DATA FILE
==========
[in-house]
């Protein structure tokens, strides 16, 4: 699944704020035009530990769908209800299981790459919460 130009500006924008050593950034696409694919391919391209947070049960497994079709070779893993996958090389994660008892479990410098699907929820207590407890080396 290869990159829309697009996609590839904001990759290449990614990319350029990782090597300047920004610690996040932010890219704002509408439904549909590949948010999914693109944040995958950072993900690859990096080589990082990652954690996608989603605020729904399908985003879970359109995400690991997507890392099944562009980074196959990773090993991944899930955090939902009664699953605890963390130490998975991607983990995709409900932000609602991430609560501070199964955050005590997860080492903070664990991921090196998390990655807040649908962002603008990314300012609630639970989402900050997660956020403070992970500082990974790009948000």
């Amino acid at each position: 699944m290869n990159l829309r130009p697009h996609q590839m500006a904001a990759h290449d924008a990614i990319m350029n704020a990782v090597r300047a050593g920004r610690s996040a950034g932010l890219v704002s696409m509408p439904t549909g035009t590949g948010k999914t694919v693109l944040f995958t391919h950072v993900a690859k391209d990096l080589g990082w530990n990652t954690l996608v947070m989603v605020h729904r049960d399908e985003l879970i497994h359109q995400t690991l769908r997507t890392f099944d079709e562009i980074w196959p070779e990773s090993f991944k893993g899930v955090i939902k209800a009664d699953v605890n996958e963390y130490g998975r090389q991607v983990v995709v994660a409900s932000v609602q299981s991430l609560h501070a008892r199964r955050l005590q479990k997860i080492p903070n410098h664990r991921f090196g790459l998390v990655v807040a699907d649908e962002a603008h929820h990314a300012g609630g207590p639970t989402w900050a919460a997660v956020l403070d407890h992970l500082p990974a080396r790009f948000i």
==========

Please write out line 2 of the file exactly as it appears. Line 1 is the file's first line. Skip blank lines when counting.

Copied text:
């Protein structure tokens, strides 16, 4: 699944704020035009530990769908209800299981790459919460 130009500006924008050593950034696409694919391919391209947070049960497994079709070779893993996958090389994660008892479990410098699907929820207590407890080396 290869990159829309697009996609590839904001990759290449990614990319350029990782090597300047920004610690996040932010890219704002509408439904549909590949948010999914693109944040995958950072993900690859990096080589990082990652954690996608989603605020729904399908985003879970359109995400690991997507890392099944562009980074196959990773090993991944899930955090939902009664699953605890963390130490998975991607983990995709409900932000609602991430609560501070199964955050005590997860080492903070664990991921090196998390990655807040649908962002603008990314300012609630639970989402900050997660956020403070992970500082990974790009948000």